There are no real favourites for Chinese Tapei in the boys’ singles, as last year’s semi-finalist Hsu Jen Hao is too old to participate.  There are enough new kids on the block to take his place.  To begin with, there is a fairly strong European delegation.  Austria’s Matthias Almer won the Italian Junior in the beginning of April, Toby Penty is the reigning Dutch Junior Champion and off course there’s a strong Danish delegation.  Being the only nation able to really compete with the Asian powerhouses, they’ll now try to improve by beating them all.  Viktor Axelsen, Rasmus Fladberg and Flemming Quach are all capable to defend Denmark’s honour now and in the future.  Besides those European contenders, Asia has its normally powerful contingent, as there are Pisit Poodchalat from Thailand, Sai Praneet B. of India, and Malaysia’s Loh Wei Sheng and Zulfadli Zulkifli, the only player this year to beat possibly the top contender, Asian Junior Champion Huang of China.

Huang Yuxiang should meet one of Europe’s best at the moment, in the quarter-final.  Axelsen looks forward to that meeting : “The draw for the individual tournament just came out today. I have an okay draw, but it could be better 🙂 Im 5/8 seeded and if I can go to the quarter-final, then I will most likely meet the top seeded Chinese! He is a good player, but its not without chance at all! I will do all that I can, to get as far as possible,” hinted the Dane on his Facebook page.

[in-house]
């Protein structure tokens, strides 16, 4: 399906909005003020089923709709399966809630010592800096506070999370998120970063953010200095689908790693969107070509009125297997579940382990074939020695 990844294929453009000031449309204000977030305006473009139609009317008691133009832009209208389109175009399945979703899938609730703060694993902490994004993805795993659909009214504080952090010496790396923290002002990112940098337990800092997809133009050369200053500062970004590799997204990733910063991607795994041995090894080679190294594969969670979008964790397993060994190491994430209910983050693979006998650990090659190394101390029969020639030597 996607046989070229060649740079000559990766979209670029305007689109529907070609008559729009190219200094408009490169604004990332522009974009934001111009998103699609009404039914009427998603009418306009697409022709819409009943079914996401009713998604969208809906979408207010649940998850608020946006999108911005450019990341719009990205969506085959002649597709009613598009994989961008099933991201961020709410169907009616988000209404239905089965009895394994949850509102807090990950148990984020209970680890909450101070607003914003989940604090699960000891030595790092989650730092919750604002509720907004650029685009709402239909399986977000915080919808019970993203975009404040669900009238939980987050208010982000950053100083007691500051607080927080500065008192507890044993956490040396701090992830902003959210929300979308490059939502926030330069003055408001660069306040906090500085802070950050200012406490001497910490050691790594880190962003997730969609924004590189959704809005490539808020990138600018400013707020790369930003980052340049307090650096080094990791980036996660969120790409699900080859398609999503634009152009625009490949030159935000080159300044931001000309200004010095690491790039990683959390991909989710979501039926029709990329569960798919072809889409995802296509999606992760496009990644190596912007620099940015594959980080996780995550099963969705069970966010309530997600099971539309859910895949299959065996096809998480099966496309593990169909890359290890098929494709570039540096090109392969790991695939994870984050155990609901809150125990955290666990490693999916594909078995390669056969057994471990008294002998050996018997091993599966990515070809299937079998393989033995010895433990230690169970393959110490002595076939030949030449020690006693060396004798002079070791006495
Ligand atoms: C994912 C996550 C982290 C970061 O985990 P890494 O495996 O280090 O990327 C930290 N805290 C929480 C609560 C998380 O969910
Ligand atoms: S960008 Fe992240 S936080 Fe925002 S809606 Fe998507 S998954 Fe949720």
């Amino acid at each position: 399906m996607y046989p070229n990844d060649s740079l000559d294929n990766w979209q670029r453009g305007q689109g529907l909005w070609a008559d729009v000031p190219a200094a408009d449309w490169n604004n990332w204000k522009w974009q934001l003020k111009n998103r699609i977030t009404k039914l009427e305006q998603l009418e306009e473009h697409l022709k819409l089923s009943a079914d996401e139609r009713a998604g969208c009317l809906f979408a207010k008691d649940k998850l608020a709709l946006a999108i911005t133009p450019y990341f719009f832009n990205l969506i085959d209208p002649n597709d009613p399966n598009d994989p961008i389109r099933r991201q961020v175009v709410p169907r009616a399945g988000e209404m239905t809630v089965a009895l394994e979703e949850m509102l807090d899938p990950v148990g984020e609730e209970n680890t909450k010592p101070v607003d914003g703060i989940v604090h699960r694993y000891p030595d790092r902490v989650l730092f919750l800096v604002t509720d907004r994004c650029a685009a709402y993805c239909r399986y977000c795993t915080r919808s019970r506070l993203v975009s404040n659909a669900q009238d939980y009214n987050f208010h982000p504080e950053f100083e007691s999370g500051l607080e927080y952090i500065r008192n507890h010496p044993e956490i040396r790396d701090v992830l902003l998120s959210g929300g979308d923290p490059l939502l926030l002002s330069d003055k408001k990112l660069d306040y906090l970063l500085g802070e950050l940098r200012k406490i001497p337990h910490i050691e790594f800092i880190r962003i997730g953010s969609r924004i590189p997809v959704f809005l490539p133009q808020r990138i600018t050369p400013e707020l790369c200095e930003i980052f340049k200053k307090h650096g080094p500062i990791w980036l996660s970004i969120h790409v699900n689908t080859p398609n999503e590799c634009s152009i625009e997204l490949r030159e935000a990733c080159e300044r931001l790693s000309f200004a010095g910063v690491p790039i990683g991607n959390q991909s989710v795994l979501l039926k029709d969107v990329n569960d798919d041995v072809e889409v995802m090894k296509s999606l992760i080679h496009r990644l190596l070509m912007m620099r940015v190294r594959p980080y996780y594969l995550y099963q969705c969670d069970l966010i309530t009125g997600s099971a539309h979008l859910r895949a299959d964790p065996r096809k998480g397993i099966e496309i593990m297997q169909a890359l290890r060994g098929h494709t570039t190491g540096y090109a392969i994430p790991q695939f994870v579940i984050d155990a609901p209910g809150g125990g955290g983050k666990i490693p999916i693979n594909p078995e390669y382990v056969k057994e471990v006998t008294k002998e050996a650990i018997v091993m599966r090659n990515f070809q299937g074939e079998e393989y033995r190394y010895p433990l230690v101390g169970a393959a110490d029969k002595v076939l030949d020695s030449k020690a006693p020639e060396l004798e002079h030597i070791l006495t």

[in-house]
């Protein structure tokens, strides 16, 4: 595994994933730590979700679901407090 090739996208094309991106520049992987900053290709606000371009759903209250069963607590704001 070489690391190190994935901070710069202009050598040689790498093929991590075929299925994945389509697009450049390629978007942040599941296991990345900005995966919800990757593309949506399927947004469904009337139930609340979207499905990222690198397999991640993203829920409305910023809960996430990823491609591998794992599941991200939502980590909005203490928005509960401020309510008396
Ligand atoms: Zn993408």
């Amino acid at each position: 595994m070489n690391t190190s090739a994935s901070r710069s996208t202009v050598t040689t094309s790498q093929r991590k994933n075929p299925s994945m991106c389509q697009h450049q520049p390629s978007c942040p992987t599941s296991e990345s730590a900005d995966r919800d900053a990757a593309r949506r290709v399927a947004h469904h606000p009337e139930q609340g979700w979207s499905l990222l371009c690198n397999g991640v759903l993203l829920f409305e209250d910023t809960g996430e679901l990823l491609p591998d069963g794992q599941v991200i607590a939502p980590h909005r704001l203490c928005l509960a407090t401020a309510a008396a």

WJCpreview-kang-choiThe boys’ doubles holds a titleholder with Ow Yao Han, who will now play alongside Yew Hong Kheng.  But the Malaysian pair will this time have succeed at what they failed to do in the final of the Asian Juniors, in defeating Korea’s Kang Ji Wook (here playing mixed) /and Choi Seung Il. The Koreans have already beaten Europe’s best in the German Junior Open and the tickets for the final seem already taken.  On the other hand, all of the 52 pairs will try to beat these two obvious favourites. 

Xia Huan and Tang Jinhua came to Mexico to complete their dual mission: becoming the best in both the team event as in the girls’ doubles.  The first task has been brought to an end, the second one gives the impression of being an absolute certainty.  The Chinese twosome already plays with the big girls and have one won World Junior and two Asian Junior titles.  Anastasia Chervyakova was the best of all European youngsters in 2009, at this time beside her fellow citizen Maria Korobeyinkova.  But as always in the girls’ singles the Chinese top seeds can expect their stiffest opposition from within their own country borders with Ou Dongni and Bao Yixin.

All of these four Chinese girls will also battle with four male partners in the mixed doubles.  All of the four pairings are consider to take a medal back home.  Stopping the Asian steamroller will be easier said than done.  Ow Yao Han from Malaysia will try to take revenge for the forfeited final of the Asian Juniors, when his partner Lai Pei Jing had to withdraw due to an ankle injury. 

Results of the individual events of the Bimantara Cup will soon be available HERE

For complete results of the Suhandinata Cup team event, CLICK HERE


About Elm Vandevorst